Soap opera writers reportedly being bullied by higher ups into accepting less work and less pay

Posted Wednesday, September 02, 2015 12:01:28 PM
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Soap opera writers are reportedly being forced by producers to request WGA waivers that result in less work and less pay.

Interesting behind-the-scenes news out from Deadline today: apparently, soap opera producers are "bullying" their writers into requesting waivers from Writers Guild of America to take pay cuts and receive less work.

The problem, described as "particularly insidious" by one guild source, is become rampant -- but writers are afraid to speak up for fear of losing their jobs altogether.

"Writers have told the guild this is happening," one WGA source says of the situation, which is reportedly happening mostly at The Bold and the Beautiful and The Young and the Restless.

As Deadline spells out, the guild's contract states that a show's writers have to be given at least one assignment per week, but writers can ask for a waiver to reduce their workload for personal emergencies like illness or family issues.

"Some crafty producers, however, allegedly have been gaming the system by bullying less-favored writers into asking the guild for waivers to reduce their assignments by one or more a month, even though they actually want to continue working full time," states the website. "Sources say that some writers have been forced to give up a script or two a month so that an actor or a line producer can write a show or so a new writer can be brought in at no extra cost."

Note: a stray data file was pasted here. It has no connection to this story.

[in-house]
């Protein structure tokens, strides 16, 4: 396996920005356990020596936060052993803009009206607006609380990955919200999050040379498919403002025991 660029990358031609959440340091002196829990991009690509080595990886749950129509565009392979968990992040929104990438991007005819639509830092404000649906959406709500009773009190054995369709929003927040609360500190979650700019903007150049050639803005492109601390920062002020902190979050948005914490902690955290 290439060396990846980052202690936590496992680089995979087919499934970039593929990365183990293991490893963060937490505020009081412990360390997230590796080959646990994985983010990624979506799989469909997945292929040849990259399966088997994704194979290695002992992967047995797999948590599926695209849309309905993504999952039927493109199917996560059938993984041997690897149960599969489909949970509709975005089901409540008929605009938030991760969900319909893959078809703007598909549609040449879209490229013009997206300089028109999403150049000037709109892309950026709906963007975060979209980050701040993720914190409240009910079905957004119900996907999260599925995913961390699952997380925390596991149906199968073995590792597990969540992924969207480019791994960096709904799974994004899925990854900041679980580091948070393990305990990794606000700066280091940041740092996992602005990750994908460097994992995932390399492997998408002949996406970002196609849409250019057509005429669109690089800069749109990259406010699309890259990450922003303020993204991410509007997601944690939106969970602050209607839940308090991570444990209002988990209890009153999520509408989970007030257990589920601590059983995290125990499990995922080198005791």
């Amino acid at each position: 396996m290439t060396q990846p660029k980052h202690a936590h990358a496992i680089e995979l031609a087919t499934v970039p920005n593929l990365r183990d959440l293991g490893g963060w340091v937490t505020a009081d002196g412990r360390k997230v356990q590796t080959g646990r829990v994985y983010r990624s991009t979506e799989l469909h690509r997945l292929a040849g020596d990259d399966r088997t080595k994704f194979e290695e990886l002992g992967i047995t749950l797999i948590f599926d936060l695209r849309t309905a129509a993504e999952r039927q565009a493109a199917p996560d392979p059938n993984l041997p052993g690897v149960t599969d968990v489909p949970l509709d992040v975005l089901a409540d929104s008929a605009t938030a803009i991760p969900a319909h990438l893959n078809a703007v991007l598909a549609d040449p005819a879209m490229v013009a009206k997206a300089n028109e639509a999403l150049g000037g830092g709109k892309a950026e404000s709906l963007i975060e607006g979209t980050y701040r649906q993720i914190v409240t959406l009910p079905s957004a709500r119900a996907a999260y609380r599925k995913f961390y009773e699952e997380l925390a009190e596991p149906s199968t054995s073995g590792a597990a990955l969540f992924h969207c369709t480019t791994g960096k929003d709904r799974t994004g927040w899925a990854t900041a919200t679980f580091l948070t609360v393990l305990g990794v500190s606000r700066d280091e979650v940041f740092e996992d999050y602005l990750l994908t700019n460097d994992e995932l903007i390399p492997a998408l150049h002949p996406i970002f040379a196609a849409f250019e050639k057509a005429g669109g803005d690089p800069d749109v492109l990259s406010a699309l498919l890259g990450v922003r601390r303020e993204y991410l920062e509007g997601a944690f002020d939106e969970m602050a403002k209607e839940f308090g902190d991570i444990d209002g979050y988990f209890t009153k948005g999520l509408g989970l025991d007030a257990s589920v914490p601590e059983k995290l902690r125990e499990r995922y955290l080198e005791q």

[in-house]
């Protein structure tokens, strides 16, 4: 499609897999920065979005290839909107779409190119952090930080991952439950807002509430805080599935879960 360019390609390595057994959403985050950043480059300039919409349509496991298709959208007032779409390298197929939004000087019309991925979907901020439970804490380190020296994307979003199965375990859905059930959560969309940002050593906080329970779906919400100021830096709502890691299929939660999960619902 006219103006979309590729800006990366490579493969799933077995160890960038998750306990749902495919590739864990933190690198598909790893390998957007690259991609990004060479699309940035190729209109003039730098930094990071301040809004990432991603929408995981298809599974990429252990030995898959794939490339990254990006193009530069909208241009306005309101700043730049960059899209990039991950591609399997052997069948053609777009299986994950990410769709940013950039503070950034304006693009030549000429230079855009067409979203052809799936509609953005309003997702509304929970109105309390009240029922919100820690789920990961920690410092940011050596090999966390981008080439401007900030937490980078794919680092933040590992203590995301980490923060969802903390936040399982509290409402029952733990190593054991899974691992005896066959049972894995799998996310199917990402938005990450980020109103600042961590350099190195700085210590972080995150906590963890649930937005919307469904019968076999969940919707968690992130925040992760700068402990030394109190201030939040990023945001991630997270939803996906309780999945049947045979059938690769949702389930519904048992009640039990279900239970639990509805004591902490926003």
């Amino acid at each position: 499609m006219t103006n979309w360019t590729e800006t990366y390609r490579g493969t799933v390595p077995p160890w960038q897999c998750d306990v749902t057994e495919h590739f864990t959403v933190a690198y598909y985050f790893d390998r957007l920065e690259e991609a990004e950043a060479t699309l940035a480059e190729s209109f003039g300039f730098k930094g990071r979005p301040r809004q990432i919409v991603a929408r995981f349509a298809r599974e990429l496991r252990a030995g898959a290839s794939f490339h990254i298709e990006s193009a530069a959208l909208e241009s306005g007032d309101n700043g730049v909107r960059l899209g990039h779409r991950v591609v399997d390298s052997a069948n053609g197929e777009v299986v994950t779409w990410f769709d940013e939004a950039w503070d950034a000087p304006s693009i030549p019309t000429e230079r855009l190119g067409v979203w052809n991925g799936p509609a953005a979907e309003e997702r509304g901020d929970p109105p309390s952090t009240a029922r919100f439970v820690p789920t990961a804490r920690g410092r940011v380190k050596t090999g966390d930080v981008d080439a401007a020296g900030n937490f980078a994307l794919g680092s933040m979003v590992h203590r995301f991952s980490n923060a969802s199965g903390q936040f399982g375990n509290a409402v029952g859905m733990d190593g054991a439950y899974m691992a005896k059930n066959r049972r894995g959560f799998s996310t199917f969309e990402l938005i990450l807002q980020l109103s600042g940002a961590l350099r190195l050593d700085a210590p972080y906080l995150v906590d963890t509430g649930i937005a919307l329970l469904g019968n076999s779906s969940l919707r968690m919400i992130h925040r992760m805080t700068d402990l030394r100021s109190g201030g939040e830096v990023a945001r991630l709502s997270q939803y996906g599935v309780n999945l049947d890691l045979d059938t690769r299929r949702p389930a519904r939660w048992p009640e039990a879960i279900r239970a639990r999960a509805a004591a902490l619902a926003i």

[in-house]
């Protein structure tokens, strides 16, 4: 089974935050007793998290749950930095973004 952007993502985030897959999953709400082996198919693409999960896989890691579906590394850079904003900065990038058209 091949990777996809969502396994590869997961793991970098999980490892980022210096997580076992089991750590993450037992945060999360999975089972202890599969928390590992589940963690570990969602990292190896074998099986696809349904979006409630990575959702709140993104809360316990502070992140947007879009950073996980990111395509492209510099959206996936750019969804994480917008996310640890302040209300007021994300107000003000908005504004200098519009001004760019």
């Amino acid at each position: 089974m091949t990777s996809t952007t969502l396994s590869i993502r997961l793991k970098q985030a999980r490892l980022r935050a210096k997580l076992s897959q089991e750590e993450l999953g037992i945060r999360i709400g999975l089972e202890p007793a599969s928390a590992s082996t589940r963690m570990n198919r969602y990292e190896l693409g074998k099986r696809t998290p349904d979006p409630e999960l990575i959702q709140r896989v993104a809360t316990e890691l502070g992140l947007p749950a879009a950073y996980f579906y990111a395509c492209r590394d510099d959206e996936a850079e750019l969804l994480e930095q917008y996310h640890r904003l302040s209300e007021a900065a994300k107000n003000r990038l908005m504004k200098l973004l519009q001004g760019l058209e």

Current guild records show that from June 2014 to June 2015, 16 waivers were granted to B&B writers, six were granted to Y&R writers, and one was granted to a writer from Days of our Lives.

"The number of waiver requests have multiplied over the last decade," Karen Harris, a WGA board member, former soap writer, and former chair of the guild's Daytime Writers Committee who sits on the guild's Waiver Committee, told Deadline. "Hardly a month goes by when we don't have a waiver request or two."

Harris continued, "Daytime has contracted. The pool of available writers is large, and in order for any given writer to continue working in their genre, they're finding themselves in a position of having to accept what the producers demand."

For more on this story, check out Deadline's full article here.

What do you think about writers being bullied into accepting less pay and less work? Do you think it's a reasonable way for producers to keep the shows on the air? Or do you think the show's writers deserve better? We want to hear from you -- and there are many ways you can share your thoughts.

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